Class Lets Students Rock to History

Ka Leo Staff Writer
Ka Leo O Hawaii
University of Hawaii, Honolulu

A compilation of Destiny’s Child’s “Bootilicious” and Nirvana’s “Smells Like Teen Spirit” streams through the surrounding speakers in the Music Building room 36 as University of Hawai’i at Manoa students tap their pens to the eclectic beats.

These students are not listening to the radio or MTV during their downtime. Instead they are earning three upper-division credits through the Music 477 course titled “A History of Rock and Roll.”

Professor Jay Junker has taught “A History of Rock and Roll” at UHM since 1991. The class is now offered in the traditional classroom setting as well as online. He first developed the course for the department under the condition that the class be structured at the 400-level.

“A 400-level course allows you to address a lot of issues of substance,” Junker said.

While some associate rock ‘n’ roll history specifically with the late ’50s and early ’60s, Junker’s students soon find out that rock extends farther than the hip-swaying Elvis era. From Jay-Z to Shakira, Junker teaches that rock has found its place in several musical genres.

Like the collaborations heard on today’s radio airwaves, Junker has also worked with various types of music. Through Junker’s experience as a musician, he shares different aspects of rock ‘n’ roll as well as the music industry itself.

“I like to work in a variety of styles and a variety of media but always do something of value,” Junker said. “Playing music is more a mission and a pleasurable hobby put together.”

Having come from a musical family, music has been an integral part of his life from the beginning. During junior high school, Junker was the youngest performer in a rock ‘n’ roll band.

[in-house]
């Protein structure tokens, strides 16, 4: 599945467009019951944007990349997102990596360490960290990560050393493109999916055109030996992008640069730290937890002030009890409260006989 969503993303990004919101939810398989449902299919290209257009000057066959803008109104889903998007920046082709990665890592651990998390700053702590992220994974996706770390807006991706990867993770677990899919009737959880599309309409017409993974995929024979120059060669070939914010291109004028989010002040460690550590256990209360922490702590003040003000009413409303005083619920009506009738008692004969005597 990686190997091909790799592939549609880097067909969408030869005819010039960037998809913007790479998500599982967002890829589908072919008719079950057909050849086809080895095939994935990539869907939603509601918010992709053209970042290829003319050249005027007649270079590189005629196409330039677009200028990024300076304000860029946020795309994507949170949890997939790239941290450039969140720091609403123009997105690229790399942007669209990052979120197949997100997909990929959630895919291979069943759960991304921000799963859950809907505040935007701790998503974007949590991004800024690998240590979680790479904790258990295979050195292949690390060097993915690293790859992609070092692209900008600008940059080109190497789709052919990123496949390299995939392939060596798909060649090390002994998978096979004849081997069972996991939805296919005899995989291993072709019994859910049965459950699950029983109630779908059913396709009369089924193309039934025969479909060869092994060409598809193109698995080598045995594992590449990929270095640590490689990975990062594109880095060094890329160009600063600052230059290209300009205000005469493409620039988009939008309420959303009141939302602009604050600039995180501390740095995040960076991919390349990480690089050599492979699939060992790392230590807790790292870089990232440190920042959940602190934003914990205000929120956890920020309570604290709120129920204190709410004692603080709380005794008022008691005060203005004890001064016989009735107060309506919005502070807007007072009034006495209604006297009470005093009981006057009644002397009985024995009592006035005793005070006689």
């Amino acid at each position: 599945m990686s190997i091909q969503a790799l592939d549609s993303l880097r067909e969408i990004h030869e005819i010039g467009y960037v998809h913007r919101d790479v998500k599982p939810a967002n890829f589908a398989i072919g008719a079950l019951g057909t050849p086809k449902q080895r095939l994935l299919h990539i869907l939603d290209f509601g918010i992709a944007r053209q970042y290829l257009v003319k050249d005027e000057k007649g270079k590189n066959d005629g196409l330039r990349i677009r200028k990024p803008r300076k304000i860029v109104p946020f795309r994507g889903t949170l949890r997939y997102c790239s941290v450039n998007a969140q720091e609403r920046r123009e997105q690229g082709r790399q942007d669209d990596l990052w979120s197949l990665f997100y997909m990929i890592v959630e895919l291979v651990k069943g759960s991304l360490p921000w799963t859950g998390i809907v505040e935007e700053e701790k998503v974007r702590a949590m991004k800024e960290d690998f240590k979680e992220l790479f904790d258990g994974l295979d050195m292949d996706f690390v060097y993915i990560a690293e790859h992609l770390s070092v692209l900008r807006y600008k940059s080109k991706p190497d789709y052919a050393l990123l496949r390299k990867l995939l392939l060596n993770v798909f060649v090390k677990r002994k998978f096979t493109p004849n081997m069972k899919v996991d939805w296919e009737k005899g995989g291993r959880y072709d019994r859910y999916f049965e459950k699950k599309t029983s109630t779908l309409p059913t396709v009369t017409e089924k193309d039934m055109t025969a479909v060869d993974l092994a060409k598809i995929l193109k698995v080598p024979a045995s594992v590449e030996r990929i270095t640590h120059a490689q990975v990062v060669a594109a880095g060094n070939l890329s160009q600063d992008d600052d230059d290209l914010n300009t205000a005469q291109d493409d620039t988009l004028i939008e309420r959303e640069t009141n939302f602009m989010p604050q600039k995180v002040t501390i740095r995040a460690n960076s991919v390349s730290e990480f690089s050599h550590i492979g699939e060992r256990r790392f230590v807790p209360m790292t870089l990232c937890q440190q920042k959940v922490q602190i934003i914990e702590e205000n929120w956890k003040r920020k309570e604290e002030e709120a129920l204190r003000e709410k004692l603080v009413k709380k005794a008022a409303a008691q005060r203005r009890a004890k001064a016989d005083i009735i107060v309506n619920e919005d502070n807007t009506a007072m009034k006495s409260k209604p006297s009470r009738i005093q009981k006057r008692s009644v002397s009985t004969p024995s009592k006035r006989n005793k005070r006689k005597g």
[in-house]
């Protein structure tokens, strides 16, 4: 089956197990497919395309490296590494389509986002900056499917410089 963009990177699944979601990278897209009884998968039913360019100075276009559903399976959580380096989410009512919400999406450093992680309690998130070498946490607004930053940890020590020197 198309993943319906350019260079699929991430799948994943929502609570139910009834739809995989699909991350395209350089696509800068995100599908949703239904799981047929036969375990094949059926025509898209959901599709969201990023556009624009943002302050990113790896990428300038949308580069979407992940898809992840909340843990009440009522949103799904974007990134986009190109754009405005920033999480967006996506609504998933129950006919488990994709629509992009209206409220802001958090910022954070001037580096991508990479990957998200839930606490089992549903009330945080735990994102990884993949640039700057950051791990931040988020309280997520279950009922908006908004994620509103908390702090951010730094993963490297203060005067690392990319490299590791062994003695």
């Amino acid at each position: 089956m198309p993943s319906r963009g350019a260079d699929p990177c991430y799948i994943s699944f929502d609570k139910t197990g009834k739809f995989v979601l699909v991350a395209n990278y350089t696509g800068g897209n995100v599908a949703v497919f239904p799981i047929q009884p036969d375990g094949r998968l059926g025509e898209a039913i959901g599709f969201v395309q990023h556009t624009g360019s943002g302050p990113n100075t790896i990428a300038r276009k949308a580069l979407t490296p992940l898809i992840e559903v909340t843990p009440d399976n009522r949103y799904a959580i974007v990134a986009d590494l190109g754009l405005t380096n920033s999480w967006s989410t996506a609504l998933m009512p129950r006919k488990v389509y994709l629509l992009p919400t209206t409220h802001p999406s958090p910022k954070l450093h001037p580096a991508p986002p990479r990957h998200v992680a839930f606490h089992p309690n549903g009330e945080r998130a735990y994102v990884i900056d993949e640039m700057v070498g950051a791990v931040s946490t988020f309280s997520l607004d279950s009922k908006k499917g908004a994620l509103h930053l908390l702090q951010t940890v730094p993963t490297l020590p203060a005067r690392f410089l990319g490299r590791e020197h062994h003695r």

“Talk about easy money,” Junker said of his rock gig. “It never felt like work, even when we’d practice for hours.”

Junker also worked with other bands, experiencing different styles of music to gain a broader musical spectrum. Having established a comfort with music and musicians at an early age, Junker would go to concerts many hours in advance and offer to help with preparation.

“I got to meet Bill Graham and other later famous music promoters and famous engineers like Bob Matthews and lots of now legendary musicians,” Junker said, explaining his pre-concert experiences.

Mari Murakami, a first-year student in the bachelor of arts and music program, expected a chronological overview of the history of rock and roll. To her surprise, a lot of new tracks have been incorporated in Junker’s lectures.

“It makes you realize how a lot of contemporary music is connected to the past,” Murakami said.

Murakami chose the Music 477 class after her advisor recommended that she take an upper-division course that did not have pre-requisites. She began the music program this fall and has not fulfilled some of the requirements to take other music courses.

Like some other ethnomusicology courses, students do not have to be music majors to enroll in Music 477. However, students are required to have upper-division class standing or consent to register for the course.

Senior Jean Mukai, who is majoring in psychology, first discovered the class in the course catalogue. According to Mukai, not only was the 400-level classification appealing, but she also was drawn to the subject, which was an area she was familiar with.

“I never thought I could actually enroll in a college course about rock and roll,” Mukai said.

As a listener of rock ‘n’ roll, Mukai said she was pleased to discover that she would have the opportunity to explore rock and roll inside the classroom.

“I chose this class because I enjoy rock and roll,” Mukai said, “I listen to it and I collect memorabilia.”

Mukai said she has learned more about the business as well as the music itself during the first two weeks of class. In addition to the exposure to different forms of rock, Junker’s students are introduced to the hierarchy of the music industry. Through the lectures and music samples, Mukai and over 70 classmates have discovered a new perspective of rock ‘n’ roll.

“I thought I knew a lot [about rock ‘n’ roll], but a lot of the things are new to me,” Mukai said.

In the classroom, Junker offers his students a chance to experience rock to its fullest potential.

“One of the things that make good rock is that it is played at a volume that will give a physical impact to its audience,” Junker said.

Hearing the music at a high volume allows the audience to engage fully in the music, Junker said. With the traffic and the University Lab School bell muffled, the song excerpts are “accurately represented.”